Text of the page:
Carnahan criticized Blunt for his role in a 2008 bill bailing out troubled financial institutions, suggesting that it demonstrated a willingness to help Wall Street more than ordinary people. "Congressman Blunt time and again is on the side of Wall Street. He can figure out every rationale to give bailouts to Wall Street, he can say that it was great that it helped our economy--he's said it over and over again," Carnahan said. "But as I travel around our state, it hasn't helped.
Source: Kansas City Star coverage of 2010 Missouri Senate debate Oct 15, 2010

Robin Carnahan: TARP financial bailout let banks run wild

"I've been in Jefferson City while Congressman Blunt has been in Washington," she said. "To me, if you put somebody in charge of something for 14 years and they don't get the job done, you fire that person."

Carnahan took some positions to Blunt's right: Promising to ban spending earmarks, for example, and criticizing the financial bailout known as TARP. "Congressman, you were there to let these banks run wild," Carnahan said. "You were there to bail them out with $700 billion of our money."

Recent reports estimate the actual cost of the TARP program at much less than that, Blunt pointed out, adding the bipartisan program prevented financial calamity. "It was a plan that worked," he said. "Hopefully, we'll never get in that situation again."

Source: Kansas City Star coverage of 2010 Missouri Senate debate Oct 14, 2010

Roy Blunt: TARP was a plan that worked

"I've been in Jefferson City while Congressman Blunt has been in Washington," she said. "To me, if you put somebody in charge of something for 14 years and they don't get the job done, you fire that person."

Carnahan took some positions to Blunt's right: Promising to ban spending earmarks, for example, and criticizing the financial bailout known as TARP. "Congressman, you were there to let these banks run wild," Carnahan said. "You were there to bail them out with $700 billion of our money."

Recent reports estimate the actual cost of the TARP program at much less than that, Blunt pointed out, adding the bipartisan program prevented financial calamity. "It was a plan that worked," he said. "Hopefully, we'll never get in that situation again."

Source: Kansas City Star coverage of 2010 Missouri Senate debate Oct 14, 2010

Mark Parkinson: Constitutionally require set-aside for emergency fund

It is time that we take steps to make sure that the state never again finds itself facing this kind of fiscal challenge. There are many reasons for the budget problems that we have. One is that we came into last year without an emergency fund. This is unacceptable.

Downturns are inevitable. Every business and family knows this, and those that are able develop reserve funds to prepare for those downturns. It is time for the state to do the same. I am asking you to pass the Constitutional Amendment that would require us to set a portion of state revenue aside to create an emergency fund. In years of declining revenue we would tap into the fund and avoid the situation we are currently in. It is time that we put our fiscal house in order and lay the foundation for a solid financial future for this state.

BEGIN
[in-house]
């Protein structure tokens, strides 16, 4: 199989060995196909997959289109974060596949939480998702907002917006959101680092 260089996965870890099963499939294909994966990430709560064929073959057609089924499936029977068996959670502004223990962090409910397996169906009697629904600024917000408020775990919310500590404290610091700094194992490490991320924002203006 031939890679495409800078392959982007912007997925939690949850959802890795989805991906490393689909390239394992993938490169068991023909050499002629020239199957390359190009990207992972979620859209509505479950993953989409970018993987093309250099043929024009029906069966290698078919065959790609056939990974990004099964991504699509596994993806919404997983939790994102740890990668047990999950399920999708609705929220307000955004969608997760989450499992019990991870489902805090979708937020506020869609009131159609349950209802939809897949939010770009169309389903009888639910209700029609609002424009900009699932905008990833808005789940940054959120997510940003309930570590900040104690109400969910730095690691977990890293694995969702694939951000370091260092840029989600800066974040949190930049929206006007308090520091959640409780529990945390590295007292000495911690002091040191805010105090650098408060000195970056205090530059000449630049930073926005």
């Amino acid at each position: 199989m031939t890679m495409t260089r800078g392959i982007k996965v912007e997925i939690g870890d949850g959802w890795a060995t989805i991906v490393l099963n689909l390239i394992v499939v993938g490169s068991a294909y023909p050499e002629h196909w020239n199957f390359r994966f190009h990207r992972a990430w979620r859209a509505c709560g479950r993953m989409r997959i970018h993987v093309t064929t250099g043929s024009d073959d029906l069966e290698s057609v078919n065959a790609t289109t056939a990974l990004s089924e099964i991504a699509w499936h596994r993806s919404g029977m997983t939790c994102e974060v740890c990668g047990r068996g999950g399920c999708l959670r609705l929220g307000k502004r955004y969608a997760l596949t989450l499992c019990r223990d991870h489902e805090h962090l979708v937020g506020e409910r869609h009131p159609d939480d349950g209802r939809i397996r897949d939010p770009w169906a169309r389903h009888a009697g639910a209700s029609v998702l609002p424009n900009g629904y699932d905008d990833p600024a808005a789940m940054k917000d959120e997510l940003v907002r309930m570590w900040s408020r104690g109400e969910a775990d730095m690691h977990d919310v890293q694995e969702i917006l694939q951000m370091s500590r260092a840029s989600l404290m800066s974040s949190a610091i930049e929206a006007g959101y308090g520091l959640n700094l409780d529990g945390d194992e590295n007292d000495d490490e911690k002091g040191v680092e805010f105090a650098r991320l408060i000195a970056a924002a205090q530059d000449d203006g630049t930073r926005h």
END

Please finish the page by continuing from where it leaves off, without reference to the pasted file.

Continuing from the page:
During a recession, people give up; once they give up, a recession can become a depression. My message to Kansans tonight is this: don't give up. There are too many reasons for genuine optimism.

Source: Kansas 2010 State of the State Address Jan 11, 2010

Bruce Westerman: Favors economic growth and cuts as opposed to raising taxes

Westerman indicates support of the following principles for balancing Arkansas' budget.

Q: Establishing a "rainy day" fund?

A: Yes.

Q: Issuing the early release of certain non-violent offenders?

A: Yes.

Q: Increasing tuition rates at public universities?

A: Yes.

Q: Instituting mandatory furloughs and layoffs for state employees?

A: No.

Q: Reducing benefits for Medicaid recipients?

A: Yes.

Q: Privatizing certain government services?

A: Yes.

Westerman adds, "If state employee jobs are necessary then I do not support mandatory furloughs and layoffs for those jobs. If the state jobs are unnecessary then they should be eliminated to help stabilize the budget. Since Arkansas must have a balanced budget then cuts will be required in many areas, taxes will have to be raised, or more income generated through economic growth. I favor economic growth and cuts as opposed to raising taxes."

Source: Arkansas Congressional 2008 Political Courage Test Nov 1, 2008

Bill Graves: Reauthorize the Kansas state lottery

In the 1986 election, nearly two out of three Kansas voters supported amending the Kansas constitution to have a state lottery. This session, you will discuss whether to honor their decision. Failure to renew the Lottery will cause it to automatically expire and will require budget adjustments that anticipate the loss of $60 million -- an amount the Lottery is expected to generate for various state programs in FY 2002. I support the Lottery’s reauthorization.
Source: State of the state address to Kansas legislature Jan 8, 2001